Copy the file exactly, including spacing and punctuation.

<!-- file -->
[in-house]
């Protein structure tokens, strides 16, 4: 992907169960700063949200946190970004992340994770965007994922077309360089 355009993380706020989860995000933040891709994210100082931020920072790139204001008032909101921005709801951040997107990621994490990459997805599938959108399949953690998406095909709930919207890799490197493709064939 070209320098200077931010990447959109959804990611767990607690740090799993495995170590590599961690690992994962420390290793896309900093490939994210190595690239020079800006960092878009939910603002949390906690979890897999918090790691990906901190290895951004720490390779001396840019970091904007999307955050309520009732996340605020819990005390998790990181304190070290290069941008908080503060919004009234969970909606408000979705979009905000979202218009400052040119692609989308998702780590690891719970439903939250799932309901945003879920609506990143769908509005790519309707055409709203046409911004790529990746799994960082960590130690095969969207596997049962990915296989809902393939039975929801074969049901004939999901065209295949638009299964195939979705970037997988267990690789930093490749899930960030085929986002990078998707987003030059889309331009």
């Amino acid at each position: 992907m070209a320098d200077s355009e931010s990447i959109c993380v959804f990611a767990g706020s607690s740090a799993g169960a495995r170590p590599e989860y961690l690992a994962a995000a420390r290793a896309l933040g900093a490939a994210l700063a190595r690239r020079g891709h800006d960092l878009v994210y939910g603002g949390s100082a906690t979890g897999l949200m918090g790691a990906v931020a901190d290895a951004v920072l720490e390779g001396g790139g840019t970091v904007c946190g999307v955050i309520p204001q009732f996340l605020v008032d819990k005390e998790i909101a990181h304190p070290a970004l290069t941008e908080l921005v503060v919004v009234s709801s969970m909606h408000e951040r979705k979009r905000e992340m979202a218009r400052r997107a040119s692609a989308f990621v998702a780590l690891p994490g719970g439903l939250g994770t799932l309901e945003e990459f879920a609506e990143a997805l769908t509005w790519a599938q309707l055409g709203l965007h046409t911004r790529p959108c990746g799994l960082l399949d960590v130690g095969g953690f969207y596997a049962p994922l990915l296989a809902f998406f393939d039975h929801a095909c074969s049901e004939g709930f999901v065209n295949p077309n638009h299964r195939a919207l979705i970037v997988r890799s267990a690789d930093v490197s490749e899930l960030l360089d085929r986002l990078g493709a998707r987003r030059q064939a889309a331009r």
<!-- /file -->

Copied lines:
[in-house]
């Protein structure tokens, strides 16, 4: 992907169960700063949200946190970004992340994770965007994922077309360089 355009993380706020989860995000933040891709994210100082931020920072790139204001008032909101921005709801951040997107990621994490990459997805599938959108399949953690998406095909709930919207890799490197493709064939 070209320098200077931010990447959109959804990611767990607690740090799993495995170590590599961690690992994962420390290793896309900093490939994210190595690239020079800006960092878009939910603002949390906690979890897999918090790691990906901190290895951004720490390779001396840019970091904007999307955050309520009732996340605020819990005390998790990181304190070290290069941008908080503060919004009234969970909606408000979705979009905000979202218009400052040119692609989308998702780590690891719970439903939250799932309901945003879920609506990143769908509005790519309707055409709203046409911004790529990746799994960082960590130690095969969207596997049962990915296989809902393939039975929801074969049901004939999901065209295949638009299964195939979705970037997988267990690789930093490749899930960030085929986002990078998707987003030059889309331009």
């Amino acid at each position: 992907m070209a320098d200077s355009e931010s990447i959109c993380v959804f990611a767990g706020s607690s740090a799993g169960a495995r170590p590599e989860y961690l690992a994962a995000a420390r290793a896309l933040g900093a490939a994210l700063a190595r690239r020079g891709h800006d960092l878009v994210y939910g603002g949390s100082a906690t979890g897999l949200m918090g790691a990906v931020a901190d290895a951004v920072l720490e390779g001396g790139g840019t970091v904007c946190g999307v955050i309520p204001q009732f996340l605020v008032d819990k005390e998790i909101a990181h304190p070290a970004l290069t941008e908080l921005v503060v919004v009234s709801s969970m909606h408000e951040r979705k979009r905000e992340m979202a218009r400052r997107a040119s692609a989308f990621v998702a780590l690891p994490g719970g439903l939250g994770t799932l309901e945003e990459f879920a609506e990143a997805l769908t509005w790519a599938q309707l055409g709203l965007h046409t911004r790529p959108c990746g799994l960082l399949d960590v130690g095969g953690f969207y596997a049962p994922l990915l296989a809902f998406f393939d039975h929801a095909c074969s049901e004939g709930f999901v065209n295949p077309n638009h299964r195939a919207l979705i970037v997988r890799s267990a690789d930093v490197s490749e899930l960030l360089d085929r986002l990078g493709a998707r987003r030059q064939a889309a331009r």